The FTC staff’s comment concurs generally with the DOJ comment regarding the need for: 1) increased penalties for "lower loss" fraud of less than $120,000; and 2) enhanced penalties for obstruction of justice offenses. Currently, a contemnor’s punishment depends largely on how a judge applies the obstruction of justice guidelines or a specific offense guideline. This can result in a significant disparity in the sentences for nearly identical contempt offenses. Promulgating enhancements to the obstruction of justice guidelines to account for more serious offenses, as detailed in the comments, "will more appropriately reflect specific offense characteristics so there is less disparity in sentences."
The comments conclude, "Although the Sentencing Commission’s amendments address high-loss complex fraud cases, we believe these recommendations will more fully adjust the sentencing guidelines to raise penalties for all white-collar crimes covered by the fraud and obstruction of justice sections of the guidelines as anticipated by the legislation." The FTC vote authorizing the staff to file the comments with the USSC was 5-0. The comments represent the views of the Commission’s Bureaus of Economics and Consumer Protection, and the Office of Policy Planning. (FTC File No. P964910; staff contact is James Reilly Dolan, Bureau of Consumer Protection, 202-326-3292.)
The Commission has authorized the staff to file an amended complaint in the matter currently pending against 1492828 Ontario, Inc., doing business as First Capital Consumers Group (First Capital). The complaint alleged that First Capital violated the FTC Act and the Telemarketing Sales Rule by engaging in a fraudulent advance-fee credit card scheme. Through this action, the Commission has approved the addition of one Canadian corporate defendant, 1533649 Ontario, and one individual defendant, Paul Schroeder, to the original complaint. The Commission vote authorizing staff to amend the complaint was 5-0. (FTC File No. X030001, Civ. No. 02C 7456; staff contact is Karen Dodge, FTC Midwest Region, 312-960-5608; see press release dated October 22, 2002.)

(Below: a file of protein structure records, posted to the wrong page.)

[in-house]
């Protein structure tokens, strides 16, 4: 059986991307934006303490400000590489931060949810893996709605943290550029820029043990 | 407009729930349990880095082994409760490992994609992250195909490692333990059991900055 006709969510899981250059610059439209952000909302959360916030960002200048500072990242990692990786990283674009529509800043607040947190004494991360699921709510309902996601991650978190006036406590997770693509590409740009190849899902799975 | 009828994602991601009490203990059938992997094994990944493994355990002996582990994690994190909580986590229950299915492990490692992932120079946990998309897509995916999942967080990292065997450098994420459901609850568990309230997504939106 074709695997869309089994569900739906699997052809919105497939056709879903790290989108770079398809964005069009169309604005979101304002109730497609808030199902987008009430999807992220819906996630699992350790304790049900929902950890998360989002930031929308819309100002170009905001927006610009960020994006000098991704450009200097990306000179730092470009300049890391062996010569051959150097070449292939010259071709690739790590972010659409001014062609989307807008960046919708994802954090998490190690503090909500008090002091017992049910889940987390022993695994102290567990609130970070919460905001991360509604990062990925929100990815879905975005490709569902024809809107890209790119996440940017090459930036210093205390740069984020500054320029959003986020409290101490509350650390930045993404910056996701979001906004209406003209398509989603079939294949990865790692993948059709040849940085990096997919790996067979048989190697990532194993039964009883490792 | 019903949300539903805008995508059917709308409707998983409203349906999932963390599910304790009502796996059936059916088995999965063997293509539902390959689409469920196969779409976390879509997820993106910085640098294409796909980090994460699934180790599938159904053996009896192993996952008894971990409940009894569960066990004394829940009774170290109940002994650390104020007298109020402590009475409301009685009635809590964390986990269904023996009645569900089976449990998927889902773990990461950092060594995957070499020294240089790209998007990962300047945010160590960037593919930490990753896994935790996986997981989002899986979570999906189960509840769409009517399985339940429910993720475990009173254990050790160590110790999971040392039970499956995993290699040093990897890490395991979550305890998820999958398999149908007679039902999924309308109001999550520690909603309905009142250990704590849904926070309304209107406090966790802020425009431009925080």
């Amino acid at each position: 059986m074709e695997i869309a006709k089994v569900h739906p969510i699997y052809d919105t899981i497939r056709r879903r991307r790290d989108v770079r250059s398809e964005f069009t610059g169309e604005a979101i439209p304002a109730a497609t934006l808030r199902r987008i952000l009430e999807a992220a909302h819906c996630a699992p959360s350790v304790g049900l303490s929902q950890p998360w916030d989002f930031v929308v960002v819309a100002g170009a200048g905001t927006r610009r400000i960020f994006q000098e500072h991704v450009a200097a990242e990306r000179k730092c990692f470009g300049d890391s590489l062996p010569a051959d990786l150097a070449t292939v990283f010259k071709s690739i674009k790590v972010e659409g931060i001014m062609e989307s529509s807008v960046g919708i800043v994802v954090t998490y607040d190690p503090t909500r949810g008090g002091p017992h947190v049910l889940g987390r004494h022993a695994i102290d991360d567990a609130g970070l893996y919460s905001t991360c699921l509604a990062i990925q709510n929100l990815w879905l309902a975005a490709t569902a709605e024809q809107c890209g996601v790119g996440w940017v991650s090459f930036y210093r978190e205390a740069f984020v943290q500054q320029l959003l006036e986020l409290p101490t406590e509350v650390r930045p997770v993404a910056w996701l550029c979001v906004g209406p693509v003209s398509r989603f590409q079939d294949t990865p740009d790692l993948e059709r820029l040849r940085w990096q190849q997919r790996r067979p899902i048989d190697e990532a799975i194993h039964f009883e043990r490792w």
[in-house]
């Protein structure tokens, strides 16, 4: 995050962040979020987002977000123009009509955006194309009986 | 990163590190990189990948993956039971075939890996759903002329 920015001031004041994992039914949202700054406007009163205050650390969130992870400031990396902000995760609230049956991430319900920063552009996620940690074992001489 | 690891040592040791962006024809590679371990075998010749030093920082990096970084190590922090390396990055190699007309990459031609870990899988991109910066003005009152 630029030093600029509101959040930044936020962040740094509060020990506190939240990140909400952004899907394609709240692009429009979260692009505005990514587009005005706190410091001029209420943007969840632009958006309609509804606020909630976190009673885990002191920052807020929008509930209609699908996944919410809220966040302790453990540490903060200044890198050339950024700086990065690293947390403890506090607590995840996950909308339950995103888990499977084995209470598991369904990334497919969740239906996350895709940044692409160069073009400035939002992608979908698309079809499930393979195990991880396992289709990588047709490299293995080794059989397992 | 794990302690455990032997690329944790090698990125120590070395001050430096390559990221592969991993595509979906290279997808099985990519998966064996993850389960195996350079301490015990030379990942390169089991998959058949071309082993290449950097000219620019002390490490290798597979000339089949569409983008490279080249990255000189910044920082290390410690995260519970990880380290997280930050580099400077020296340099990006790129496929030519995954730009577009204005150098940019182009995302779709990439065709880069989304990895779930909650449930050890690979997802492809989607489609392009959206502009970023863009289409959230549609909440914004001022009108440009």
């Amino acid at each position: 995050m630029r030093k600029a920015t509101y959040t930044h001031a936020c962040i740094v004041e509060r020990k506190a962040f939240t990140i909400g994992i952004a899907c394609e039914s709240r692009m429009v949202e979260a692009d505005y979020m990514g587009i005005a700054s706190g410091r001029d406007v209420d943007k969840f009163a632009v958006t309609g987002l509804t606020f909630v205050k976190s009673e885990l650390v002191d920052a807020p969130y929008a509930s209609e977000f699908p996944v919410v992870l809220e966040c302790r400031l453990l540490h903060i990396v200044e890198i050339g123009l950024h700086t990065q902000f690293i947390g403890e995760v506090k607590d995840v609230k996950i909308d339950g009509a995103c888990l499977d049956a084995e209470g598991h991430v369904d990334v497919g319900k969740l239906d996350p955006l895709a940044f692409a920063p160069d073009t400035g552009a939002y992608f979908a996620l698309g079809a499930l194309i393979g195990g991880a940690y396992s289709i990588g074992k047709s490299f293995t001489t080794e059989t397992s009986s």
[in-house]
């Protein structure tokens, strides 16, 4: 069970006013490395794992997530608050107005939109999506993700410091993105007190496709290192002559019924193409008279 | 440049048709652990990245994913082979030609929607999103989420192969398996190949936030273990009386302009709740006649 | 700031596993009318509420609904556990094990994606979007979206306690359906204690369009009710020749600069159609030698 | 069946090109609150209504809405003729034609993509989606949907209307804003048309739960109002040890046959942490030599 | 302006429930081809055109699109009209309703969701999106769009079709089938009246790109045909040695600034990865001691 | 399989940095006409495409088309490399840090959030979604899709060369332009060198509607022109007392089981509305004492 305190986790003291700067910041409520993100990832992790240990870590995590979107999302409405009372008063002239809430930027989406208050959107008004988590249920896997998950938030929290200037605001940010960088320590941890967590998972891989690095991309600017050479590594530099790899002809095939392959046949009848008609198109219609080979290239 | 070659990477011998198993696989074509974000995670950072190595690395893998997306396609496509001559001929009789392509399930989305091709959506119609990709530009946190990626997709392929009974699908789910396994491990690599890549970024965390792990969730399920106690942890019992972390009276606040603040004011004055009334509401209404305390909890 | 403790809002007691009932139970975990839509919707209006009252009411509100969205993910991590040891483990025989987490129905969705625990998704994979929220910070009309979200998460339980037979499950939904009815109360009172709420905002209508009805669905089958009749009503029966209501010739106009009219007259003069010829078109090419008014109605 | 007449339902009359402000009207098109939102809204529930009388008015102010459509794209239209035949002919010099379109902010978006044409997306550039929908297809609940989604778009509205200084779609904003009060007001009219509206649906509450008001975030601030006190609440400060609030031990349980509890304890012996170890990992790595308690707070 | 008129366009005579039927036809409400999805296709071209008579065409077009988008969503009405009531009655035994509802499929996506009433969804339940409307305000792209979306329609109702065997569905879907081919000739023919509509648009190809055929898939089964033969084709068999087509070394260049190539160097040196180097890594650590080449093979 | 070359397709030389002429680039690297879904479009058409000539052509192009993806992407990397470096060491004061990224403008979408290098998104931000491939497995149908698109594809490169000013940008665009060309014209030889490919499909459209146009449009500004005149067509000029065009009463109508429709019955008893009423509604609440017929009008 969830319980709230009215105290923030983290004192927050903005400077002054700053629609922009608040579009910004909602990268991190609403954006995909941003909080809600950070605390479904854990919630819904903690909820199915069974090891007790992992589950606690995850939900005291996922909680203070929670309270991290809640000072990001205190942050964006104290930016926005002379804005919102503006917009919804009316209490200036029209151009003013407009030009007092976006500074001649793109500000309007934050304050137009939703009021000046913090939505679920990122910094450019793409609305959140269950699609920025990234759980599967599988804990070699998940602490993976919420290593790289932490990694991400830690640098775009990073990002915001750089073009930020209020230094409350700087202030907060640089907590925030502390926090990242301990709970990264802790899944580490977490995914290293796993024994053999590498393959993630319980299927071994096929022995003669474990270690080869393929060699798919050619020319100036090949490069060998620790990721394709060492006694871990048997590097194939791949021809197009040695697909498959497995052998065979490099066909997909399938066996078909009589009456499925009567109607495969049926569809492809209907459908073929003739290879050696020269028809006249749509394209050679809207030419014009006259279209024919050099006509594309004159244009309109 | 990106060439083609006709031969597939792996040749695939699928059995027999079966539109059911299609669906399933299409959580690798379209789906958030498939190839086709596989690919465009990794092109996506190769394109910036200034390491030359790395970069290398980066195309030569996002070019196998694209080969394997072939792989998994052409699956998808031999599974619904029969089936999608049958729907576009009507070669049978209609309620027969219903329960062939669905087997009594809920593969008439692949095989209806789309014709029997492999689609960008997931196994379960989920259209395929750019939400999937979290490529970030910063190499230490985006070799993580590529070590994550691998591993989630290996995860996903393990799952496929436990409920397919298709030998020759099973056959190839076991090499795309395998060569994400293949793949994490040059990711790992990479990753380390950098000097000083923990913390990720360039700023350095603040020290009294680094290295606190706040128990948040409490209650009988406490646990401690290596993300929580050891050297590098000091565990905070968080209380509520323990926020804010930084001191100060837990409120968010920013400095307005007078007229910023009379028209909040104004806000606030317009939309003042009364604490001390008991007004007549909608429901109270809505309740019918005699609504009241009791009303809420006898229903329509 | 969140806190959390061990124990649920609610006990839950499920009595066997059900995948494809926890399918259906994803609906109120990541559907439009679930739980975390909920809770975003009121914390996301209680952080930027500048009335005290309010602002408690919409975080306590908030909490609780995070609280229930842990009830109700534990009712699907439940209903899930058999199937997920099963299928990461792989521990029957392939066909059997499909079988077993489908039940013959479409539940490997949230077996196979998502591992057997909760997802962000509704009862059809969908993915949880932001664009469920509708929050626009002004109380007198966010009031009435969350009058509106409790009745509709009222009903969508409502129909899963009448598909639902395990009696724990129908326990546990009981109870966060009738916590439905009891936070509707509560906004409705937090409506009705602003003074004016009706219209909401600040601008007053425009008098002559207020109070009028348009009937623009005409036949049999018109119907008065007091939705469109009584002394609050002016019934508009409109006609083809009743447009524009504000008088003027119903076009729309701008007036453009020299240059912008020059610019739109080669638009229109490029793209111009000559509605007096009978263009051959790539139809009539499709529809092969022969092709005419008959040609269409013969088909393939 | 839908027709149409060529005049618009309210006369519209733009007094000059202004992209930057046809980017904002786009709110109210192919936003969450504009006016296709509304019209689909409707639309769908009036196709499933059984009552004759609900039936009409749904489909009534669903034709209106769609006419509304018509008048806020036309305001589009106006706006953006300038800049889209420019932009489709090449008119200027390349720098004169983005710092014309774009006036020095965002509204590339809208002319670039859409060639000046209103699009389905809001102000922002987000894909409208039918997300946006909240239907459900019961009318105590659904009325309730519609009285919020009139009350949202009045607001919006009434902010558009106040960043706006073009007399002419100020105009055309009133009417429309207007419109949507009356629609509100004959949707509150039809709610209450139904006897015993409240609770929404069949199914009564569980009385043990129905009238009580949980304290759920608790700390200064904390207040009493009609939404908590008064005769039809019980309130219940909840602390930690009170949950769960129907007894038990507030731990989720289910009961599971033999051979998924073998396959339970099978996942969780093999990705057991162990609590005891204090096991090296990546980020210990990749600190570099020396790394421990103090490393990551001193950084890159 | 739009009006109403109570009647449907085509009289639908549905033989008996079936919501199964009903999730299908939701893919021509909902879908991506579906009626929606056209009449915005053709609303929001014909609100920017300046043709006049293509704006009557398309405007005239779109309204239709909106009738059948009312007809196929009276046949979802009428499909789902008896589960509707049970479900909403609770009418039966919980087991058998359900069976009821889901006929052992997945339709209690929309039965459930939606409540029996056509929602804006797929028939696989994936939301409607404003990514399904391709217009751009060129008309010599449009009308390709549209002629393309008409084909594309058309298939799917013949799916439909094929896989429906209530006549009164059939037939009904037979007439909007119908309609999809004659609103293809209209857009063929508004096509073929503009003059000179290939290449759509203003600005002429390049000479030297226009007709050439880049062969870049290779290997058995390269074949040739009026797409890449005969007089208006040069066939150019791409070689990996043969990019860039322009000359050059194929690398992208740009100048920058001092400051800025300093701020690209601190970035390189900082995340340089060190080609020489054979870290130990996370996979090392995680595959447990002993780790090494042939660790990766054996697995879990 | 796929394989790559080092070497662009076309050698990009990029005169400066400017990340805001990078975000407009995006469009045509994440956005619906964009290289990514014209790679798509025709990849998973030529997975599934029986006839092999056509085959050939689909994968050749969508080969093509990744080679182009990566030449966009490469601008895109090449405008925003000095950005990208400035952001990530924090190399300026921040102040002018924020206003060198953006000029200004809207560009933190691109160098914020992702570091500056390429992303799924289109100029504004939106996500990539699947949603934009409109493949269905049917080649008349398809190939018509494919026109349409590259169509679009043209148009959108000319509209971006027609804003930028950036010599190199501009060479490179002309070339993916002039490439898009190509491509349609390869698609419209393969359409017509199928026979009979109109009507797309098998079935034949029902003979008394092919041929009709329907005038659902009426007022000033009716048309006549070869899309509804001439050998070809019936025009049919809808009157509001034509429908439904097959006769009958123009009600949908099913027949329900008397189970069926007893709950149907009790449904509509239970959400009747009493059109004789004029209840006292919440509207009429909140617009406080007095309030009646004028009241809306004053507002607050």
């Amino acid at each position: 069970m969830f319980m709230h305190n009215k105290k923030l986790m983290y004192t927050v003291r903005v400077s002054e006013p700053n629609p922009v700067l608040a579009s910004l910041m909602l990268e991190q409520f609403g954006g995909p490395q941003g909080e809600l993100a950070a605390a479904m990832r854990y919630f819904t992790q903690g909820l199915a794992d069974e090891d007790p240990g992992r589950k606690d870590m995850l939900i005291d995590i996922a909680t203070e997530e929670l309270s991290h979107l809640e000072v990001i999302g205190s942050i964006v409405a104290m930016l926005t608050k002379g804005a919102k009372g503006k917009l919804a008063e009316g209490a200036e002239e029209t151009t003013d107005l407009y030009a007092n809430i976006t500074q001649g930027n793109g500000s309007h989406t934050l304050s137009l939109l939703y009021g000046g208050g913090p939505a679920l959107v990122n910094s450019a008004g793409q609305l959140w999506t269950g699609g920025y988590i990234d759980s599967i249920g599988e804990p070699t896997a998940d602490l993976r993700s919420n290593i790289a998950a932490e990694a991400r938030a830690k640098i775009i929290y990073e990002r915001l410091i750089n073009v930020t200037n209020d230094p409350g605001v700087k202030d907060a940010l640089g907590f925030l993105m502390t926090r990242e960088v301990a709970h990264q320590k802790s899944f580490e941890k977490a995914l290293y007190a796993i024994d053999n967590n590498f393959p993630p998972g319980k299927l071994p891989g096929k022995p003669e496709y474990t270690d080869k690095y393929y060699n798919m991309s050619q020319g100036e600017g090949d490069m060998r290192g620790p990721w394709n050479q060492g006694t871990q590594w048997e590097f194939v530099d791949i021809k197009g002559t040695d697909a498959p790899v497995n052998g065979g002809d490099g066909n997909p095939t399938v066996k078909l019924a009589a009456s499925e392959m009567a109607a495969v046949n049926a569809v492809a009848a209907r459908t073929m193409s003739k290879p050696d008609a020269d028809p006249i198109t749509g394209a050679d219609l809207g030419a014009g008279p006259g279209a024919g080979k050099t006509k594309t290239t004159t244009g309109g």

The Commission has approved the release of its 2002 annual report on the Truth in Lending, Consumer Leasing, Equal Credit Opportunity, and Electronic Fund Transfer Acts. The vote to approve the release of the report, which is available on the FTC’s Web site, was 5-0. (FTC File No. P034805; staff contact is Carole L. Reynolds, Bureau of Consumer Protection, 202-326-3230.)
Following a public comment period, the Commission has approved the issuance of a final consent order in the matter concerning Microsoft Corporation, and authorized responses to the commenters of record. The Commission vote to approve the final consent order was 5-0. (FTC File No. 012-3240; staff contact is Ellen Finn, Bureau of Consumer Protection, 202-326-3296; see press release dated August 8, 2002.)
On November 13, 2002, the FTC filed a notice rescheduling the oral arguments in the matter of Schering-Plough Corporation, Upsher-Smith Laboratories, Inc. and American Home Products Corporation. As detailed in the notice, which is available on the FTC’s Web site, the oral argument in this matter will now take place on Tuesday, January 7, 2003, at 10:00 a.m., in the Commission’s Hearing Room 532, Headquarters Building, 600 Pennsylvania Avenue, N.W., Washington, DC 20580.
Copies of the documents mentioned in this release are available from the FTC’s Web site at http://www.ftc.gov and also from the FTC’s Consumer Response Center, Room 130, 600 Pennsylvania Avenue, N.W., Washington, D.C. 20580. Call toll-free: 1-877-FTC-HELP.